How to: Reference a strong-named assembly

The process for referencing types or resources in a strong-named assembly is usually transparent. You can make the reference either at compile time (early binding) or at run time.

A compile-time reference occurs when you indicate to the compiler that the assembly to be compiled explicitly references another assembly. When you use compile-time referencing, the compiler automatically gets the public key of the targeted strong-named assembly and places it in the assembly reference of the assembly being compiled.

Note

A strong-named assembly can only use types from other strong-named assemblies. Otherwise, the security of the strong-named assembly would be compromised.

Make a compile-time reference to a strong-named assembly

At a command prompt, type the following command:

<compiler command> /reference:<assembly name>

In this command, compiler command is the compiler command for the language you are using, and assembly name is the name of the strong-named assembly being referenced. You can also use other compiler options, such as the /t:library option for creating a library assembly.

The following example creates an assembly called myAssembly.dll that references a strong-named assembly called myLibAssembly.dll from a code module called myAssembly.cs.

csc /t:library myAssembly.cs /reference:myLibAssembly.dll  

Make a run-time reference to a strong-named assembly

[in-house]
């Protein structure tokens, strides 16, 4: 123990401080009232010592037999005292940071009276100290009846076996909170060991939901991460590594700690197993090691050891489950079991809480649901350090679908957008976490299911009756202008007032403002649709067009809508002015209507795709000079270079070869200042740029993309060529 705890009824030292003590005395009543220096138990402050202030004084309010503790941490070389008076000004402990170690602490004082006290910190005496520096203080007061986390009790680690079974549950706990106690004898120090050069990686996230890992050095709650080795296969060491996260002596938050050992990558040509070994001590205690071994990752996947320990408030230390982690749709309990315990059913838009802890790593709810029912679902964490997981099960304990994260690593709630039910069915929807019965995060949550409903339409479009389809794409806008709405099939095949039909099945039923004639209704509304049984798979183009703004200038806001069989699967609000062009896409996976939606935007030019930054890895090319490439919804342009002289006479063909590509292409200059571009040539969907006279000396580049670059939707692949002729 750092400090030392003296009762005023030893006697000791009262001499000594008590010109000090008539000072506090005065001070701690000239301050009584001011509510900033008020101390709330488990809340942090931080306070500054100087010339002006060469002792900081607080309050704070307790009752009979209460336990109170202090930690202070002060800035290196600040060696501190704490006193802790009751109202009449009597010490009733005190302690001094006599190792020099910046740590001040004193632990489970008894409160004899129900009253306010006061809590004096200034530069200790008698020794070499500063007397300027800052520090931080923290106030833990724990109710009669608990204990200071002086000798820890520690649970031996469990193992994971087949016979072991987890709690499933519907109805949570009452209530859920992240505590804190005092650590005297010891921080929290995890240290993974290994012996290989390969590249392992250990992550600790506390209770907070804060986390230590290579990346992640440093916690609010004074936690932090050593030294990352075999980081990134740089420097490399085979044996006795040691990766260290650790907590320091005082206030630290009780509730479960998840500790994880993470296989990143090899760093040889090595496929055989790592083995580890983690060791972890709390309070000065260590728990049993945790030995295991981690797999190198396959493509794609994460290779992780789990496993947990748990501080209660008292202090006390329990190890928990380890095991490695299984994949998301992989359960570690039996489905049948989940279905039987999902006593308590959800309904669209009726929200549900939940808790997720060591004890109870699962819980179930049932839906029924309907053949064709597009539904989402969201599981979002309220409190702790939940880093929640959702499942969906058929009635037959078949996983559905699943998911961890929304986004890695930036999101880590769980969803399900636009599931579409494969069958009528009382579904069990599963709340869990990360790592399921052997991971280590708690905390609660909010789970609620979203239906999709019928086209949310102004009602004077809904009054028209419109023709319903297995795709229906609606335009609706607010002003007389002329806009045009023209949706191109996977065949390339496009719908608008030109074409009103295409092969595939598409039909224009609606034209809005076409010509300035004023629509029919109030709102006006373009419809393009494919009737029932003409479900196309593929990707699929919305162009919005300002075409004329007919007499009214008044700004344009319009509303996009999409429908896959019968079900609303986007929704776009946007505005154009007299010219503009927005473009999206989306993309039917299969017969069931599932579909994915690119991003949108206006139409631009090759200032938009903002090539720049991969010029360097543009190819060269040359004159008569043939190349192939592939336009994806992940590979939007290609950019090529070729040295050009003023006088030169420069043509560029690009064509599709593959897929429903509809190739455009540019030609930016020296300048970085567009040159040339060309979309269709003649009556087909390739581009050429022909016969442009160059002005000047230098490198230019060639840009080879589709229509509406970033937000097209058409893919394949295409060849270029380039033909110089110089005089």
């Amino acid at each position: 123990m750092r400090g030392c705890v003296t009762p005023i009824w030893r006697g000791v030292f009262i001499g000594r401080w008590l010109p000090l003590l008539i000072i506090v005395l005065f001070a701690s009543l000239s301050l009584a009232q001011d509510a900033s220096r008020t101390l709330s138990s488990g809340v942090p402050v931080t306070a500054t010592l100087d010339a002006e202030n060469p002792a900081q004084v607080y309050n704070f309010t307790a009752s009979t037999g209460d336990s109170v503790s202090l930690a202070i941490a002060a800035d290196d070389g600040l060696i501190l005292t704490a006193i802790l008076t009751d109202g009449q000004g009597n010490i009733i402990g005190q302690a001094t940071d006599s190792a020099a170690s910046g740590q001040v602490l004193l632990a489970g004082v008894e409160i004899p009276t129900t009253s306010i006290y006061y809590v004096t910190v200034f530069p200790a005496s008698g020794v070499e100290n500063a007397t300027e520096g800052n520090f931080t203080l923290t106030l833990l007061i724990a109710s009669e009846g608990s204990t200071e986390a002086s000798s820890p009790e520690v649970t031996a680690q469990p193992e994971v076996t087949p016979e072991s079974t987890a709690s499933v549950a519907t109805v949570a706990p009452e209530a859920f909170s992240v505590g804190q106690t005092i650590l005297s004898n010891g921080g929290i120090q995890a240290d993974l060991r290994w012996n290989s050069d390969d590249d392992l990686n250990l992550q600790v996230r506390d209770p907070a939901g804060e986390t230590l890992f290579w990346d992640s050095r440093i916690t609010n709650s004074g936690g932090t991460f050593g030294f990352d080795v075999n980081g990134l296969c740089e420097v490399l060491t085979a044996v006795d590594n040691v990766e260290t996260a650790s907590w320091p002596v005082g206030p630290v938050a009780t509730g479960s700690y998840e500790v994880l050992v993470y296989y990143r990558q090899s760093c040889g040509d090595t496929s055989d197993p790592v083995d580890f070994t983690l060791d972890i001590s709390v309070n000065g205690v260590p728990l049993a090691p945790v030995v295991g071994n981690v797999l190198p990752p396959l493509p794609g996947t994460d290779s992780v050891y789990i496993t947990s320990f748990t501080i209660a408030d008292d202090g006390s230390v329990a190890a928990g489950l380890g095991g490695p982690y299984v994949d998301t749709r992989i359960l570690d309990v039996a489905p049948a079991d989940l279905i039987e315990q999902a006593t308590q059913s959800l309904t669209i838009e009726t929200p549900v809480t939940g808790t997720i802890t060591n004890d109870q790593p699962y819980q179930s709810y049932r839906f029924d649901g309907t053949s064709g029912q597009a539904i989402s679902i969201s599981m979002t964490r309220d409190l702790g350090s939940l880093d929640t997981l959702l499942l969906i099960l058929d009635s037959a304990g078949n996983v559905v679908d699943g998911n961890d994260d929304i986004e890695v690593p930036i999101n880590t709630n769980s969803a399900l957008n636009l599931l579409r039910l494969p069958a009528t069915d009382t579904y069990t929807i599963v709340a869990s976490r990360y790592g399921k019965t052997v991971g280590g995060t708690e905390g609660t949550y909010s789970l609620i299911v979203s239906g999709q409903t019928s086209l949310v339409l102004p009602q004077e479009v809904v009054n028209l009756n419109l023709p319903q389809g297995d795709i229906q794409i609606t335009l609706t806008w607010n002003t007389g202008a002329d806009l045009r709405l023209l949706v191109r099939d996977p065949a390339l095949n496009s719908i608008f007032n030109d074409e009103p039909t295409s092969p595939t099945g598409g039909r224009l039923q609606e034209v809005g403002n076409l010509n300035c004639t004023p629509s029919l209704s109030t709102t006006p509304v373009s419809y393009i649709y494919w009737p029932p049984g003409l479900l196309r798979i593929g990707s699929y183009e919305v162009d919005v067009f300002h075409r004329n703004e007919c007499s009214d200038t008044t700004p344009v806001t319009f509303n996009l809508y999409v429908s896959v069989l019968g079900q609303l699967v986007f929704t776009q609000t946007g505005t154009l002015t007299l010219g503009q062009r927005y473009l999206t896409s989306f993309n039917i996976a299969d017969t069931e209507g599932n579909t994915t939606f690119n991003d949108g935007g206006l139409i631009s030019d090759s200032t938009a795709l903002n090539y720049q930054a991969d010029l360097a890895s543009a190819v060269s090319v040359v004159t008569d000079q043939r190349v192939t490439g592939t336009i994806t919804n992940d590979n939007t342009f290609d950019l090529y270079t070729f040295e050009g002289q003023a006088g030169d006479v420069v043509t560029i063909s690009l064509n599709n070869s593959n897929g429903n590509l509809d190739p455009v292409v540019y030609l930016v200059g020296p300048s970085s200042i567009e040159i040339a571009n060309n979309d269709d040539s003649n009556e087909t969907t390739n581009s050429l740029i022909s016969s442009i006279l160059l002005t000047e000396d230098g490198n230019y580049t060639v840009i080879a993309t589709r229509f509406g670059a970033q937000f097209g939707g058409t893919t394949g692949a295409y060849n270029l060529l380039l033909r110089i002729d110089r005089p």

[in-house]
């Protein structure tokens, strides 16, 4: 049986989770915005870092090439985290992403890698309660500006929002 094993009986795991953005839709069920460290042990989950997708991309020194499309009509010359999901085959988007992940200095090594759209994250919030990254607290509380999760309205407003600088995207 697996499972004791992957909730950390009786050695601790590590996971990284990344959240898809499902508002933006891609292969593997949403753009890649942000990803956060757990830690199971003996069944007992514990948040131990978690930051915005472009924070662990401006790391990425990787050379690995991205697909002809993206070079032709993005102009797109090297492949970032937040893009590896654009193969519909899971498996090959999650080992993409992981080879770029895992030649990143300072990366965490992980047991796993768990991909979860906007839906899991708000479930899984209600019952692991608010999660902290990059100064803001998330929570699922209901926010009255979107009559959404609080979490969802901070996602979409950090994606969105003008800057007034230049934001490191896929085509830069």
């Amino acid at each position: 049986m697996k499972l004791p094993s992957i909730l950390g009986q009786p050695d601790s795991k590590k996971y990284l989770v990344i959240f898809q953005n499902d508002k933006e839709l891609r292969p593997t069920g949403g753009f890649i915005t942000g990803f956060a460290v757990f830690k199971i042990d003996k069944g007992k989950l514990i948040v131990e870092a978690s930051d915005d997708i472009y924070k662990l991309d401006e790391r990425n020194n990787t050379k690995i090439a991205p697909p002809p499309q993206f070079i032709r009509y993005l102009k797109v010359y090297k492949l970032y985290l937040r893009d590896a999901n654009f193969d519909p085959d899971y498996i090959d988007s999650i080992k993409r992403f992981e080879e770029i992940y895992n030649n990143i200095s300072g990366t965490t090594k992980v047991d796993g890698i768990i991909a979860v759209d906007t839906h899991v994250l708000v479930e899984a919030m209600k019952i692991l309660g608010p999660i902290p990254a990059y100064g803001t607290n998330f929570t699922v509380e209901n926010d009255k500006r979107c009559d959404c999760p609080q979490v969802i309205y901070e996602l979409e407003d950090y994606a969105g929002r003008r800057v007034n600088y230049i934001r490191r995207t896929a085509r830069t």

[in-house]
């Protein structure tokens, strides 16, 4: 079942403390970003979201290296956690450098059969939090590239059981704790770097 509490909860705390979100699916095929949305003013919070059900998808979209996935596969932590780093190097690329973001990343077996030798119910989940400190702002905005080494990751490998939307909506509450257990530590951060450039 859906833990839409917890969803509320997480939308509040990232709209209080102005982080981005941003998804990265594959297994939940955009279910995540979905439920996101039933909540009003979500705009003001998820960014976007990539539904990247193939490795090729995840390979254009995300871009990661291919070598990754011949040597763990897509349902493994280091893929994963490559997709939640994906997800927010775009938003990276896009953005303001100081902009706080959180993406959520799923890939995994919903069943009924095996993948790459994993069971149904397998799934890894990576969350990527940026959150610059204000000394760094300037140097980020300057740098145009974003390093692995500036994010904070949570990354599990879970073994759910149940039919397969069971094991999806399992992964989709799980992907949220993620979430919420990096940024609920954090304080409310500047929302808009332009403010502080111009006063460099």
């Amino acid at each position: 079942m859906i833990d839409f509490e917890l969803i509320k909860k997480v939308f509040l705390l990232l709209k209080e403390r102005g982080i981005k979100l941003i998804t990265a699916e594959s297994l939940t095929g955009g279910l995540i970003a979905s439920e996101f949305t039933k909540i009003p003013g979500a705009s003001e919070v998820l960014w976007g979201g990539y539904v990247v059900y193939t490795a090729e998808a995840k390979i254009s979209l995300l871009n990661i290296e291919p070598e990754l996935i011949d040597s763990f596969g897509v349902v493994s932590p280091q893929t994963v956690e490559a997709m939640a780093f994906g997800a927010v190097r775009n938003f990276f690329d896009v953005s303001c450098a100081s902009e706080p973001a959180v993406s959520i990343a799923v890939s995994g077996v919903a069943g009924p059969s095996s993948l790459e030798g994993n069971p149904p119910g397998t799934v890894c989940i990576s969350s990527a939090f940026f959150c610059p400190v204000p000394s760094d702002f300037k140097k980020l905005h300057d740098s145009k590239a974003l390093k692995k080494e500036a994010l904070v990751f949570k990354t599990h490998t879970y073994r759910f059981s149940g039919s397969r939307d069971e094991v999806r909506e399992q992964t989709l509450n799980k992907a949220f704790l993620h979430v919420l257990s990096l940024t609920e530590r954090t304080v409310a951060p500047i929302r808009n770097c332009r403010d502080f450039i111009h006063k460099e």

When you make a run-time reference to a strong-named assembly, for example by using the Assembly.Load or Assembly.GetType method, you must use the display name of the referenced strong-named assembly. The syntax of a display name is as follows:

<assembly name>, <version number>, <culture>, <public key token>

For example:

myDll, Version=1.1.0.0, Culture=en, PublicKeyToken=03689116d3a4ae33   

In this example, PublicKeyToken is the hexadecimal form of the public key token. If there is no culture value, use Culture=neutral.

The following code example shows how to use this information with the Assembly.Load method.

Assembly^ myDll =
    Assembly::Load("myDll, Version=1.0.0.1, Culture=neutral, PublicKeyToken=9b35aa32c18d4fb1");
Assembly myDll =
    Assembly.Load("myDll, Version=1.0.0.1, Culture=neutral, PublicKeyToken=9b35aa32c18d4fb1");
Dim myDll As Assembly = _
    Assembly.Load("myDll, Version=1.0.0.1, Culture=neutral, PublicKeyToken=9b35aa32c18d4fb1")

You can print the hexadecimal format of the public key and public key token for a specific assembly by using the following Strong Name (Sn.exe) command:

sn -Tp < assembly >

If you have a public key file, you can use the following command instead (note the difference in case on the command-line option):

sn -tp < public key file >

See also